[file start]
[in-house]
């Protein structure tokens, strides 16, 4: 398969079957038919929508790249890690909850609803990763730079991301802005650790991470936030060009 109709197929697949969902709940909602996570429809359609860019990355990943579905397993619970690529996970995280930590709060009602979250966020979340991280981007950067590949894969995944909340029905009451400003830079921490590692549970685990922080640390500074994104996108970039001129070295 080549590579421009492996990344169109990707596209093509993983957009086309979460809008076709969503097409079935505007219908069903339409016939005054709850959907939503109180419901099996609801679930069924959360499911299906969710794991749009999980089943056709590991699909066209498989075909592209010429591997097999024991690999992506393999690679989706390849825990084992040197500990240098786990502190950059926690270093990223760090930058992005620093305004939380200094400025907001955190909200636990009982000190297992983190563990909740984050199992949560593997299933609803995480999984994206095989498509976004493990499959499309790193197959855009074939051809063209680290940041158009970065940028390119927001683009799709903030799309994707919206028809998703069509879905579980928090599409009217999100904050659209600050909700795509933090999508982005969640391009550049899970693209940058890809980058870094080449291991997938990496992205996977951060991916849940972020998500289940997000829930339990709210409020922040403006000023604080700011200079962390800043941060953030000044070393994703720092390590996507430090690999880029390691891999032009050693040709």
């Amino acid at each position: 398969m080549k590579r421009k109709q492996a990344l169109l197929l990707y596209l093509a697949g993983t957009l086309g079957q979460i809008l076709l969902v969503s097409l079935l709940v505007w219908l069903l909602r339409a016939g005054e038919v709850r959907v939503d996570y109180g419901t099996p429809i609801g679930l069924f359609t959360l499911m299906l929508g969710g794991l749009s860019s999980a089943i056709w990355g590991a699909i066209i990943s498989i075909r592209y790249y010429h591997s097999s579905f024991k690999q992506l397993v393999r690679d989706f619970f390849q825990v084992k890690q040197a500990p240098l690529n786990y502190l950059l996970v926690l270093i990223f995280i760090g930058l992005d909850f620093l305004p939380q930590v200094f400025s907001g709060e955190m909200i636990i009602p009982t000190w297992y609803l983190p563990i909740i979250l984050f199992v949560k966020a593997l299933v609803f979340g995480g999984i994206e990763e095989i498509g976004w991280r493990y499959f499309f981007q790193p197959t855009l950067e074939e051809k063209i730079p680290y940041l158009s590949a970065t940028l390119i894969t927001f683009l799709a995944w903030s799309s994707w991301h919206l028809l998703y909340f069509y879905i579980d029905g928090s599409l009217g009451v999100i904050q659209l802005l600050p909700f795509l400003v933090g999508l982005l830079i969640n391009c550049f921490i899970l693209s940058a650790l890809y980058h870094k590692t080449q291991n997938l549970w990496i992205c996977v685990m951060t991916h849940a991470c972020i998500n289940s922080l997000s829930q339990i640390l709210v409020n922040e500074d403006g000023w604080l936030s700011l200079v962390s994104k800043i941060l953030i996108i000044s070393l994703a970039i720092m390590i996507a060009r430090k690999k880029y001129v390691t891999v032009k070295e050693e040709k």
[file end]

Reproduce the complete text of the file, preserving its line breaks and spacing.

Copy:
[in-house]
């Protein structure tokens, strides 16, 4: 398969079957038919929508790249890690909850609803990763730079991301802005650790991470936030060009 109709197929697949969902709940909602996570429809359609860019990355990943579905397993619970690529996970995280930590709060009602979250966020979340991280981007950067590949894969995944909340029905009451400003830079921490590692549970685990922080640390500074994104996108970039001129070295 080549590579421009492996990344169109990707596209093509993983957009086309979460809008076709969503097409079935505007219908069903339409016939005054709850959907939503109180419901099996609801679930069924959360499911299906969710794991749009999980089943056709590991699909066209498989075909592209010429591997097999024991690999992506393999690679989706390849825990084992040197500990240098786990502190950059926690270093990223760090930058992005620093305004939380200094400025907001955190909200636990009982000190297992983190563990909740984050199992949560593997299933609803995480999984994206095989498509976004493990499959499309790193197959855009074939051809063209680290940041158009970065940028390119927001683009799709903030799309994707919206028809998703069509879905579980928090599409009217999100904050659209600050909700795509933090999508982005969640391009550049899970693209940058890809980058870094080449291991997938990496992205996977951060991916849940972020998500289940997000829930339990709210409020922040403006000023604080700011200079962390800043941060953030000044070393994703720092390590996507430090690999880029390691891999032009050693040709």
């Amino acid at each position: 398969m080549k590579r421009k109709q492996a990344l169109l197929l990707y596209l093509a697949g993983t957009l086309g079957q979460i809008l076709l969902v969503s097409l079935l709940v505007w219908l069903l909602r339409a016939g005054e038919v709850r959907v939503d996570y109180g419901t099996p429809i609801g679930l069924f359609t959360l499911m299906l929508g969710g794991l749009s860019s999980a089943i056709w990355g590991a699909i066209i990943s498989i075909r592209y790249y010429h591997s097999s579905f024991k690999q992506l397993v393999r690679d989706f619970f390849q825990v084992k890690q040197a500990p240098l690529n786990y502190l950059l996970v926690l270093i990223f995280i760090g930058l992005d909850f620093l305004p939380q930590v200094f400025s907001g709060e955190m909200i636990i009602p009982t000190w297992y609803l983190p563990i909740i979250l984050f199992v949560k966020a593997l299933v609803f979340g995480g999984i994206e990763e095989i498509g976004w991280r493990y499959f499309f981007q790193p197959t855009l950067e074939e051809k063209i730079p680290y940041l158009s590949a970065t940028l390119i894969t927001f683009l799709a995944w903030s799309s994707w991301h919206l028809l998703y909340f069509y879905i579980d029905g928090s599409l009217g009451v999100i904050q659209l802005l600050p909700f795509l400003v933090g999508l982005l830079i969640n391009c550049f921490i899970l693209s940058a650790l890809y980058h870094k590692t080449q291991n997938l549970w990496i992205c996977v685990m951060t991916h849940a991470c972020i998500n289940s922080l997000s829930q339990i640390l709210v409020n922040e500074d403006g000023w604080l936030s700011l200079v962390s994104k800043i941060l953030i996108i000044s070393l994703a970039i720092m390590i996507a060009r430090k690999k880029y001129v390691t891999v032009k070295e050693e040709k």